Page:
JOHN HENDRICKS, an Indian, for some time lived in a camp on the bank of the Mahoning, with his family—a wife and two sons—and was much respected by the settlers. Early in 1802 one of his sons, a child of about 4 years of age, was taken sick, and during his illness was treated with great kindness by Mr. James LAUGHLIN and lady who lived near. He died on the 4th of March, and his father having expressed a desire to have him interred in the place where the whites intended to bury their dead, a spot was selected near the residence of Lewis DAY, which is to this time used as a graveyard. A coffin was prepared by Mr. LAUGHLIN and Alva DAY, and he was buried according to the custom of the whites. Observing the earth to fall upon the board, and not upon the body of his deceased son, HENDRICKS exclaimed in a fit of ecstasy, " Body no broken !" Some days after Mr. DAY observed these Indians near the grave, apparently washing some clothing, and then digging at the grave. After they had retired, prompted by curiosity, Mr. DAY examined the grave, and found the child's clothes just washed and carefully deposited with the body. Shortly after he inquired of HENDRICKS why he had not buried them at the funeral. "Because they were not clean," replied he. These Indians soon left the neighborhood, and did not return for one or two years. Meeting with Mr. LAUGHLIN HENDRICKS ran towards him, and throwing himself into his arms, embraced and kissed him with the deepest affection, exclaiming, " Body no broke ! body no broke ! "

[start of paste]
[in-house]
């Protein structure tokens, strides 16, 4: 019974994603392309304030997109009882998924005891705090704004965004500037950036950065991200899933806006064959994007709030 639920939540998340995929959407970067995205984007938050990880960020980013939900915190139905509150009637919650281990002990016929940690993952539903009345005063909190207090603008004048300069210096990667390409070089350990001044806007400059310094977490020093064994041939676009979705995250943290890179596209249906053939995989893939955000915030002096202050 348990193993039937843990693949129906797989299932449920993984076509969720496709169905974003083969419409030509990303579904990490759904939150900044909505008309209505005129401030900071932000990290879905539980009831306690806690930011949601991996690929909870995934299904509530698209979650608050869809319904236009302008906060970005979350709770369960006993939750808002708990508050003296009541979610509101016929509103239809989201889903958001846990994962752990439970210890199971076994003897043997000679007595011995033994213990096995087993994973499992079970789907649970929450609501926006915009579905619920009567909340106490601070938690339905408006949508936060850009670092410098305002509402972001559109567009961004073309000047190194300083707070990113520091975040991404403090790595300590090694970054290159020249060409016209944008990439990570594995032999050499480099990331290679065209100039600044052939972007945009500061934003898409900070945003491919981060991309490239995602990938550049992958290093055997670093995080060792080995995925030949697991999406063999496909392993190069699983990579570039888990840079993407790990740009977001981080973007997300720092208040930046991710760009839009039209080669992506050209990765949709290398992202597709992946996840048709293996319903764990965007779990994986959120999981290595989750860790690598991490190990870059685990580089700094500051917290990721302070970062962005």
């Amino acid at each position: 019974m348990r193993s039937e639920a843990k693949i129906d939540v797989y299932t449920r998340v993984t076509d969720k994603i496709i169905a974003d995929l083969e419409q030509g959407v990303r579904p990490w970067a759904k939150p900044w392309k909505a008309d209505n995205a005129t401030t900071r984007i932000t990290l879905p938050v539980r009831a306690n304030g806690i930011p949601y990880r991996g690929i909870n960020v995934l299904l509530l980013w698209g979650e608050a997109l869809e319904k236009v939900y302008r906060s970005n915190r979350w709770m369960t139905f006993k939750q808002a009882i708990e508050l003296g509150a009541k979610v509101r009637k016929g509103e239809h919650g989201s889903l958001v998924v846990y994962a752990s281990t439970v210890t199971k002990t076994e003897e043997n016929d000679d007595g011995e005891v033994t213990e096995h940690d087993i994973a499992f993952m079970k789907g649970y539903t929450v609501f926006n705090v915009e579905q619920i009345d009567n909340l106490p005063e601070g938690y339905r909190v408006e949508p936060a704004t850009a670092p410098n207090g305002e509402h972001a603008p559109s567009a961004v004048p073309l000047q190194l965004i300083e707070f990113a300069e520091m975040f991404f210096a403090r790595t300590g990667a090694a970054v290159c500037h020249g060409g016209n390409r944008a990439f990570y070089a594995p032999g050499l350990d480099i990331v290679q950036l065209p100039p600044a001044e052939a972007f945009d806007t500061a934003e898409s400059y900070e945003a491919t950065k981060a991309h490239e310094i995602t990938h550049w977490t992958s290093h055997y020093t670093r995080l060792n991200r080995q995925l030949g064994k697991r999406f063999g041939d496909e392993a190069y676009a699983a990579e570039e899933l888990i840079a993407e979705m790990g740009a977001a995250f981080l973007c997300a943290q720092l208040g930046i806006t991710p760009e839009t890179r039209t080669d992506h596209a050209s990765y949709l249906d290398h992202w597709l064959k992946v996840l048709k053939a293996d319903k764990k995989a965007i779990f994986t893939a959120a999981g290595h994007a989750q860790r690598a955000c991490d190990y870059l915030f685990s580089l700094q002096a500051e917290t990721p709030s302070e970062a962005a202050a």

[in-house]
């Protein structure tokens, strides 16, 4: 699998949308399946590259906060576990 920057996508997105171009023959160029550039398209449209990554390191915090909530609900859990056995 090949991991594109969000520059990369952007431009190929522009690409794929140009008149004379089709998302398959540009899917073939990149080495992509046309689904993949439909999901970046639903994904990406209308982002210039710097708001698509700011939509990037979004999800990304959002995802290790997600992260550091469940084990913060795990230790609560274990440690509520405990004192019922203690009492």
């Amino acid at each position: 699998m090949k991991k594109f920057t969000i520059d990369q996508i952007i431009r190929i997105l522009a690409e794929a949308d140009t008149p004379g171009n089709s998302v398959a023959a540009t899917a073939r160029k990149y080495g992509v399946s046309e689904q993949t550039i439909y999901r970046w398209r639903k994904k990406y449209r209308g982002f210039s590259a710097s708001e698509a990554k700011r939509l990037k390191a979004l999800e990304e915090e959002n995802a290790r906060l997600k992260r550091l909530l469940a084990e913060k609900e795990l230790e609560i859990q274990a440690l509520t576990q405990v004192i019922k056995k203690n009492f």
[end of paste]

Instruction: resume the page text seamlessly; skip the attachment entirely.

The first improvements in Palmyra were made in 1799 by David DANIELS, from Salisbury, Conn. The succeeding year he brought out his family. E., N. and W. BACON, E. CUTLER, A. THURBER, A. PRESTON, N. BOIS, J. T. BALDWIN, T. and C. GILBERT, D. A., and S. WALLER, N. SMITH, Joseph FISHER, J. TUTTLE, and others came not long after.


On the first settlement of the township there were several families of Onondaga and Oneida Indians who carried on a friendly intercourse with the people, until the difficulty at Deerfield, in 1806, in the shooting of Diver.